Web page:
Written by Tom King
Art by Jason Fabok and Brad Anderson
Published by DC Comics
Release Date: April 19, 2017
“The Button” begins as we pick up right where DC Universe: Rebirth #1 left off. A mysterious, radioactive button is found in the Batcave, and it’s up to the world’s greatest detectives — Batman and the Flash — to solve the puzzle. That’s if the Dark Knight can survive the arrival of Reverse Flash!
This issue is bound to excite many, infuriate a few, and leave a lot of unanswered questions. So it’s curious that I feel so content with what King and Fabok have packaged here, as they begin their collaboration with Joshua Williamson, Howard Porter, and the mastermind himself, Geoff Johns. As a single issue, Batman #21 actually holds together really well, and trying to pull apart the why is what’s interesting me right now.
It’s not that King gives us answers to any questions asked in Rebirth or since. In fact, he immediately compounds the mystery, reintroducing us to a now panicked Saturn Girl, still locked in Arkham where we last saw her in “I Am Suicide.” Shouting and crying, “The Legion will die!” is tease enough. But we have her tracking some very specific events from her past — a death no one made it to in time to stop, while everyone simply looks on. It’s unnerving and in particular echoes a refrain:
“We’re all just trying to have fun out here. I mean, is this fun?”
A cynic would call this an accidental meta-commentary on weaving the characters and events of one of the darkest (albeit most genius) works in DC publishing history, particularly given the relatively light nature of the overall Rebirth schema. I’m not sure I’m that cynical as a reader.
But as commentary on the moments that pervade DC Universe history where things went from relatively flippant to high-stakes serious, there are few better than the ones alluded to in these short 20 pages.
The murder of Iris Allen at the hands of Eobard Thawne.
The deaths of the first Legionnaires, followed by the departure of Superboy from the team to become Superman.
The murder of the Comedian in the pages of Watchmen, an act that took relatively innocent Charlton characters and subverted them via analogue.
The death of Thomas Wayne, the one that started it all.
So it’s no wonder that Batman — unlike Flash, the Legion, and the super-hero template itself — started out so dark and deadly serious. Batman had to grow into fun. The others all began with it and had it tainted along the way, some never returning honestly, even with resurrections and, indeed, returns.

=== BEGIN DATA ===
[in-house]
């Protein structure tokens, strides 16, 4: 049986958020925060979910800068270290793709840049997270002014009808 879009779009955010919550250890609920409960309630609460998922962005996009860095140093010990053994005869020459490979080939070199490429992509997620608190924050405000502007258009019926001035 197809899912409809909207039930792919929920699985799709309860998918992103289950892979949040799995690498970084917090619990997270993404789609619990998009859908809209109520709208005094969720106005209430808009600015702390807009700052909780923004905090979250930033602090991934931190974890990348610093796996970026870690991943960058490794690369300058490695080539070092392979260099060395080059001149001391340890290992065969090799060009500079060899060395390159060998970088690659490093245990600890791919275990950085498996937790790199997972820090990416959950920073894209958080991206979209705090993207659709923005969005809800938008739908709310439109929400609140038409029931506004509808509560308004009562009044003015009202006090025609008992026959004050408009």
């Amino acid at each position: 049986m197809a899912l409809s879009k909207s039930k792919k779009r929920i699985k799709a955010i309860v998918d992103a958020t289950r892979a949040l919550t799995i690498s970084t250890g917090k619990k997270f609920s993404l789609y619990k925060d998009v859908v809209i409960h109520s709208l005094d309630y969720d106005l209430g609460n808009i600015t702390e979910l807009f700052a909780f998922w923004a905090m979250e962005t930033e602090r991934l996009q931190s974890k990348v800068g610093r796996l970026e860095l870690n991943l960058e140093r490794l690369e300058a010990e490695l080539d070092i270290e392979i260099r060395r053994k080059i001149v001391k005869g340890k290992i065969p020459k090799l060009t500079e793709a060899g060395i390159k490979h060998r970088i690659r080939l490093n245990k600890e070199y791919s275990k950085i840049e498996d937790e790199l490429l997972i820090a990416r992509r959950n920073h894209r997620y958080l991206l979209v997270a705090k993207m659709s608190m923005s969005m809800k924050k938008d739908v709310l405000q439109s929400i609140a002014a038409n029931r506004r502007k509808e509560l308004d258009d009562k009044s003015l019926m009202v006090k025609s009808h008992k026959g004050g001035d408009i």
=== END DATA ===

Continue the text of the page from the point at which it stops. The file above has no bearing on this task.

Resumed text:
And then there’s the question of time, obviously tied intrinsically to both the Reverse Flash, the events that led to Thomas Wayne donning the cowl instead of Bruce, and its part to play in the vision of the great, blue, naked god: Doctor Manhattan. While we’ve not yet seen evidence of his presence save for the flash of blue light that has so far consumed Owlman, Metron, and now another victim, it’s fair to say his essence lingers on Fabok’s pages.
True, the nine-panel grid in its finest execution by Watchmen artist Dave Gibbons was a reflection of Rorschach’s psyche — Rorschach being the first (or last, depending on how you think of it) victim of Manhattan’s combustion. But Fabok’s not playing the same mirroring tricks here that Gibbons and Moore played in the classic Watchmen #5. He’s using the panels to intersperse time and break it down, inch by inch and second by second, as only these two combatants can.
And in portraying this furiously outmatched battle between Batman and the Reverse Flash, King, Fabok, and Anderson are highlighting a tension that’s very uniquely King. So much of the plot of this book, its structure, and where it seems to be leading definitely bears the earmarks of a Geoff Johns epic event, up to and including the emotional pull of loss. But the moment-to-moment structure bears the fingerprints of King’s pacing and analytical movements.
Fabok’s inks over his own pencils are perfect, giving both Batman and Thawne in particular the detail they need in a super-speed fight to make it clear they are each moving fast in their own way — Thawne bodily and Batman in mind. The sharpness across the board, from foreground to background, sucks me in, leaving me wanting to dig deep into each panel and savor the relatively few moments we have in a very abbreviated event comic. 80 pages — the very same as the Rebirth special that spawned this idea — is not much space to resolve.
And so, that’s the crazy bit. I don’t get to the end of Batman #21 frustrated or feeling incomplete. The moments King and Fabok lay out have crystallized and slowed in my mind to such a degree that the fight itself feels fulfilling. This is but one chapter in a much larger story — much larger than this crossover will likely hold. But in this moment, I’ve gotten this epic fight that could only end one way, and a lionshare of things to think about until next week. What could be more fun than that?
The Verdict: 9.5/10